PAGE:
Of course, the priesthood of all believers is not only found in Christian organizations such as Latino churches or Christian schools. Part of the priesthood is in prison. In 2015, the Calvin Prison Initiative was established by CTS in partnership with Calvin University and the Michigan Department of Corrections. This initiative offers accredited degrees in Faith and Community Leadership. 145 inmates from throughout the state of Michigan have been admitted into the program and trained at Handlon Prison. With great zeal, these students pass on and practice what they learn. They offer classes to other prisoners, lead worship services, mentor prisoners one-on-one, and serve inmates with mental health conditions or developmental challenges. Handlon Prison – once known as Gladiator School due to its brutal culture – has been transformed. Violence has plummeted, leaving corrections officers shaking their heads in amazement. Understandably. They have front row seats to watch the Spirit of God, disguised in prison jumpsuits, working through the priesthood of all believers to renew the world behind razor wire.
Last year, CTS began experimenting with another form of equipping the body of Christ. When Covid-19 hit, CTS developed a series of miniature online courses on practical topics to help believers live faithfully in a Covid-shaped world. People could audit these mini courses for a few weeks or take them for credit. Over 400 people from around the world participated. Why? Because seminaries aren’t just for ministers anymore.
What have we at CTS learned through our various opportunities to train the priesthood of all believers? It’s time to double down. Now, more than ever, CTS is hearing from churches and parachurch organizations that they need more training for leaders of all ages, experience levels, and ministry roles. Church and seminary together can provide a continuum of discipleship and leadership training, so that every disciple (including pastors) can take the next step in developing their gifts to serve.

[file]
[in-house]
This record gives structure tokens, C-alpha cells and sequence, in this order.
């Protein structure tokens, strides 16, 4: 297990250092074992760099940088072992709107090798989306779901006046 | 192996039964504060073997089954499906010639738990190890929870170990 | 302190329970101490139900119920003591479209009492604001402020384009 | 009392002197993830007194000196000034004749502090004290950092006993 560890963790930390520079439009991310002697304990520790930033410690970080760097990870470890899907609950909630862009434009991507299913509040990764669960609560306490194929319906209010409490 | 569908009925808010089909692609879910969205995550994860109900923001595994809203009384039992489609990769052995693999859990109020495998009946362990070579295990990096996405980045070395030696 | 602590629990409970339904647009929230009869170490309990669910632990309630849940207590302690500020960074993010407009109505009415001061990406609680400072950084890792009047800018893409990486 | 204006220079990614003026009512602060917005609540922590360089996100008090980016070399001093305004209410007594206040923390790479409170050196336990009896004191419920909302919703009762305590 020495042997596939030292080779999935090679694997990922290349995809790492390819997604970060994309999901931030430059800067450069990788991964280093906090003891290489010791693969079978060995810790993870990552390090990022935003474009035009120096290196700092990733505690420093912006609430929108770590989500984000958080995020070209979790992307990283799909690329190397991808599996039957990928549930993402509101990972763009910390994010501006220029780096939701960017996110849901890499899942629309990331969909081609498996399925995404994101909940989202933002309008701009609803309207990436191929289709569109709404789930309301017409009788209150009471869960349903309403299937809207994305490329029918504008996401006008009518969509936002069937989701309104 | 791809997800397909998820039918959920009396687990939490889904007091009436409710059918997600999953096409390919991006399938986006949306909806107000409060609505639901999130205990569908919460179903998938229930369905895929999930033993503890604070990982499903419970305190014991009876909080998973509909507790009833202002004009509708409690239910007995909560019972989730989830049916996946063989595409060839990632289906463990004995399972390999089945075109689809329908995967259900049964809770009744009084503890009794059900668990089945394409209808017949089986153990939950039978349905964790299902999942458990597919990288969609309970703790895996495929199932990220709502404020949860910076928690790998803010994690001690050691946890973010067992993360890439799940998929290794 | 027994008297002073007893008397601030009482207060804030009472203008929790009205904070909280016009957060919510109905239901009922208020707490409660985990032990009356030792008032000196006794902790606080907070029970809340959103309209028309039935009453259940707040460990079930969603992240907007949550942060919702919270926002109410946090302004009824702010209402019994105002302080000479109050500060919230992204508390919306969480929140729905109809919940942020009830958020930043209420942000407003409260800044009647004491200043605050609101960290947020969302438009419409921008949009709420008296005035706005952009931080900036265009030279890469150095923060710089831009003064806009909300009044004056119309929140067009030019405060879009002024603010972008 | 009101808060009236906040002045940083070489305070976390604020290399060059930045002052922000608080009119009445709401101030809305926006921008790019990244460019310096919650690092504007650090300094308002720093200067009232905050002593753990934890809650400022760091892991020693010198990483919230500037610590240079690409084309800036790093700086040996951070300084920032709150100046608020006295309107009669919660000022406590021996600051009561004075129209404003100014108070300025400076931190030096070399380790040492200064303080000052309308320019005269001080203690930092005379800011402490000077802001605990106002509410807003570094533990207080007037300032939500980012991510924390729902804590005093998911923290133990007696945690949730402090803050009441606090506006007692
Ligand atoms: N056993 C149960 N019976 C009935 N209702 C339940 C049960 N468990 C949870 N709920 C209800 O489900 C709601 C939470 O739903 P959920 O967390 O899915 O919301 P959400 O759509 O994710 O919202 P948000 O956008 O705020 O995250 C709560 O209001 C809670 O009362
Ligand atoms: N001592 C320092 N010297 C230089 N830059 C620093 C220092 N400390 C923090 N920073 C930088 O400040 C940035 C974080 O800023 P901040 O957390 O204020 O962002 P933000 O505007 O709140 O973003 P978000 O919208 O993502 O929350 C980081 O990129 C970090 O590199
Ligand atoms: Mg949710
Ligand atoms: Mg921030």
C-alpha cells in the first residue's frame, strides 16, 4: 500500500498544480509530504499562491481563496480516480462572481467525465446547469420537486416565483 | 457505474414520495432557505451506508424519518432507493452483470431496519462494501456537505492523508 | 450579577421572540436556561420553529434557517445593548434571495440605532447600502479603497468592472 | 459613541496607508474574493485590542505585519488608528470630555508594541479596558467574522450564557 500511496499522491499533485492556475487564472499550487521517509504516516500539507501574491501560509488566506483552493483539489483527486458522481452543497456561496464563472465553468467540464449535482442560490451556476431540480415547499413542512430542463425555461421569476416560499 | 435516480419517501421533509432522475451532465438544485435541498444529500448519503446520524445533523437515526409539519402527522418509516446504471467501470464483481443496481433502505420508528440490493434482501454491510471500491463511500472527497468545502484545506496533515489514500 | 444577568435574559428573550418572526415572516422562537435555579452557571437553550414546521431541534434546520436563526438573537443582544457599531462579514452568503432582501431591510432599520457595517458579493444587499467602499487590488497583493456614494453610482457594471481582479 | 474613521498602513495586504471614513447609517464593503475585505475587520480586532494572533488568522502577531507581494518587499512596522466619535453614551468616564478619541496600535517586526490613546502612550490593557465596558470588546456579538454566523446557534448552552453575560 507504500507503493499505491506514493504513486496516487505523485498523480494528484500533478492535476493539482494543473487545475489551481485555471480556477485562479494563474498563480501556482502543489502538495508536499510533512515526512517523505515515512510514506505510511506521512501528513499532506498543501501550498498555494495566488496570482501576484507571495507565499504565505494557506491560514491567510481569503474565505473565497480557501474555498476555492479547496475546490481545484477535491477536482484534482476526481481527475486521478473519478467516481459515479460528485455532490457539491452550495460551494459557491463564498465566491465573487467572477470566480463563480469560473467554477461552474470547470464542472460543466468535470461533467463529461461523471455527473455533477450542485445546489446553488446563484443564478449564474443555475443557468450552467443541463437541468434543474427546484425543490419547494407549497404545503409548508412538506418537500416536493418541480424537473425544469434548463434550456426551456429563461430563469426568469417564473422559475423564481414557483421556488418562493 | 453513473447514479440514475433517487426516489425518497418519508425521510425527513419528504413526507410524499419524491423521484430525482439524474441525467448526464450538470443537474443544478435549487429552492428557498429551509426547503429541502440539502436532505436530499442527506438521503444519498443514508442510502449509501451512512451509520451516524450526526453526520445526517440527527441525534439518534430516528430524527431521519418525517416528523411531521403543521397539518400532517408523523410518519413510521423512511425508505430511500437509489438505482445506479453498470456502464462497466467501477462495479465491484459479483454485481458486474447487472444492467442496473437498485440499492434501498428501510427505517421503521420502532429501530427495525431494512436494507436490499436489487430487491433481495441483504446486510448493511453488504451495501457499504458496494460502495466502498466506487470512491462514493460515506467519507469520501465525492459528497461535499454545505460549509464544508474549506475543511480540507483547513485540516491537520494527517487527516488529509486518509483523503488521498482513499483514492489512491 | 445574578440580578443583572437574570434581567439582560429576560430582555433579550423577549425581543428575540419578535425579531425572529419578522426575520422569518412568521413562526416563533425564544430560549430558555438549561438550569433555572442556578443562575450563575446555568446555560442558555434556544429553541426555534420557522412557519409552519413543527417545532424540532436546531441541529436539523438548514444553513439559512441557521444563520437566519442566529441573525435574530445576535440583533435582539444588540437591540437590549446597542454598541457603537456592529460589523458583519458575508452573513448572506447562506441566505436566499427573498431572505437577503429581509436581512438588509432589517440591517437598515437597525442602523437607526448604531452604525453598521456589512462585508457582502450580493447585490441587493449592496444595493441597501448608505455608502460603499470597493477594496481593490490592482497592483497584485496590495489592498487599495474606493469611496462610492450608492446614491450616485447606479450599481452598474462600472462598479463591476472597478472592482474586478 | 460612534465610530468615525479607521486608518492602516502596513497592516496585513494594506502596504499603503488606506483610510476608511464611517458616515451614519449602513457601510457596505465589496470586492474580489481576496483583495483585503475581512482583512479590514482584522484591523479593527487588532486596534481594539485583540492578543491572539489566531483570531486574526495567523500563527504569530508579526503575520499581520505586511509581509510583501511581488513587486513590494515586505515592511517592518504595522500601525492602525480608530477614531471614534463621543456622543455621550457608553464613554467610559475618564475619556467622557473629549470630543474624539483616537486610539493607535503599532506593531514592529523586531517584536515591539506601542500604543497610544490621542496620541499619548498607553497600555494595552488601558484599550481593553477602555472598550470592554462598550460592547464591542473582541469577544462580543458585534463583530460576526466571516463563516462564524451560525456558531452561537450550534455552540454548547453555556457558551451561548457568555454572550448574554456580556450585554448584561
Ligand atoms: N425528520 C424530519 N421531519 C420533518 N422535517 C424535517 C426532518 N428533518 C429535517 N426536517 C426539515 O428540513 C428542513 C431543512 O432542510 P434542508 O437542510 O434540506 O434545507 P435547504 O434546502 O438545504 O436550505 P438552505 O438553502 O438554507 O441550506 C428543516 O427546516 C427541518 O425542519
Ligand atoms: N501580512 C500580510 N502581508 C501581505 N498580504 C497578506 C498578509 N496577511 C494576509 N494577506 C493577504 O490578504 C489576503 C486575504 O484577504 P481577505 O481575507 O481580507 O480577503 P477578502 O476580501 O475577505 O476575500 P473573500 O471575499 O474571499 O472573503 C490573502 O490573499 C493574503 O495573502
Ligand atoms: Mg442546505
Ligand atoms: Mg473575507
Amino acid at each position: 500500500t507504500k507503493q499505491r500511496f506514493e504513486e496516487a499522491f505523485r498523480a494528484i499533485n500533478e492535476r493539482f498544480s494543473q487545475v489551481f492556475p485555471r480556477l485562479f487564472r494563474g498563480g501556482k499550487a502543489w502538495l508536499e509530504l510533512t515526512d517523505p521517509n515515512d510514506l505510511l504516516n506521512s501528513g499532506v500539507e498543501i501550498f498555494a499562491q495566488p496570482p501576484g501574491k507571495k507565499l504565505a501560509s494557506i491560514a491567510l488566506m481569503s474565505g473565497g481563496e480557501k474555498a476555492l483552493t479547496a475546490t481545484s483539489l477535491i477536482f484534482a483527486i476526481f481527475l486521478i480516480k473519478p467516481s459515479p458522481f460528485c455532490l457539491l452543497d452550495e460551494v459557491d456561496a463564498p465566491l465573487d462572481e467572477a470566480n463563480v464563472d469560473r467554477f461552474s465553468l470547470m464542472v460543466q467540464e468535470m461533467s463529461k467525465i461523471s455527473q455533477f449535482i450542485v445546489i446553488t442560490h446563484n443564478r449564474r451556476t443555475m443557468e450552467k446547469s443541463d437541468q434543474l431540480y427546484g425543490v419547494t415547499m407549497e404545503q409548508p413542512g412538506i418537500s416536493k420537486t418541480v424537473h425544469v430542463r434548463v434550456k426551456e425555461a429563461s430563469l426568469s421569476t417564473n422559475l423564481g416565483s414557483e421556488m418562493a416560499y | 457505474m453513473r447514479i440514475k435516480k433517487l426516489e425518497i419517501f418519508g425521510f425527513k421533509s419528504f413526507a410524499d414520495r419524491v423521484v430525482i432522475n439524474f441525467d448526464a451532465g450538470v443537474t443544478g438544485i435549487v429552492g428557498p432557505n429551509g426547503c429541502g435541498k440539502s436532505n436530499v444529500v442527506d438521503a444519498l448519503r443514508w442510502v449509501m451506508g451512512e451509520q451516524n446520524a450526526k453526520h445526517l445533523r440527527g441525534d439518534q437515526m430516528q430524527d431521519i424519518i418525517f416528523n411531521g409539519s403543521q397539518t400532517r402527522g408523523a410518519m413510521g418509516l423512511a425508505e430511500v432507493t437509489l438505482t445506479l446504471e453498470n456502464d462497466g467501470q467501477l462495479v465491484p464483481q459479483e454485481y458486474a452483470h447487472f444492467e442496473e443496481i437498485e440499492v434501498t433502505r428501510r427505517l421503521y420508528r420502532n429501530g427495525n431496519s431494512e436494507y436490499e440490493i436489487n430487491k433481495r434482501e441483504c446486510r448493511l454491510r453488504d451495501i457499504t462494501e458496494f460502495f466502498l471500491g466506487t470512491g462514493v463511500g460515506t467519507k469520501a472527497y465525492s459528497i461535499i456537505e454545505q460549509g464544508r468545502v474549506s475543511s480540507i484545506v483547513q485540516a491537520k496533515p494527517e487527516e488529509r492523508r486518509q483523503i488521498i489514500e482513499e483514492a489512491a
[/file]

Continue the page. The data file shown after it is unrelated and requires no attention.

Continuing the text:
Toward that goal, CTS is developing the Next Steps Initiative. This initiative will expand what we are already doing and equip more disciples to take their next step in missional living and service to others. We want to make resources accessible to wherever people are in the world. We want to help form disciples of Jesus in diverse vocations to further the kingdom of God.
For example, CTS plans to expand our miniature courses offered during Covid. We want to offer learning experiences in a variety of formats, including online modules, weekend retreats, and webinars. Learning experiences would include practical evergreen issues such as spiritual formation, one-on-one discipleship, transforming conflict, missional living in all vocations, forming communities for people with all abilities, adaptive leadership, or leading a part of worship well. Such topics are already being taught in current CTS degree programs, but they need to be adapted and delivered in new ways so that a broader spectrum of the kingdom of priests can benefit.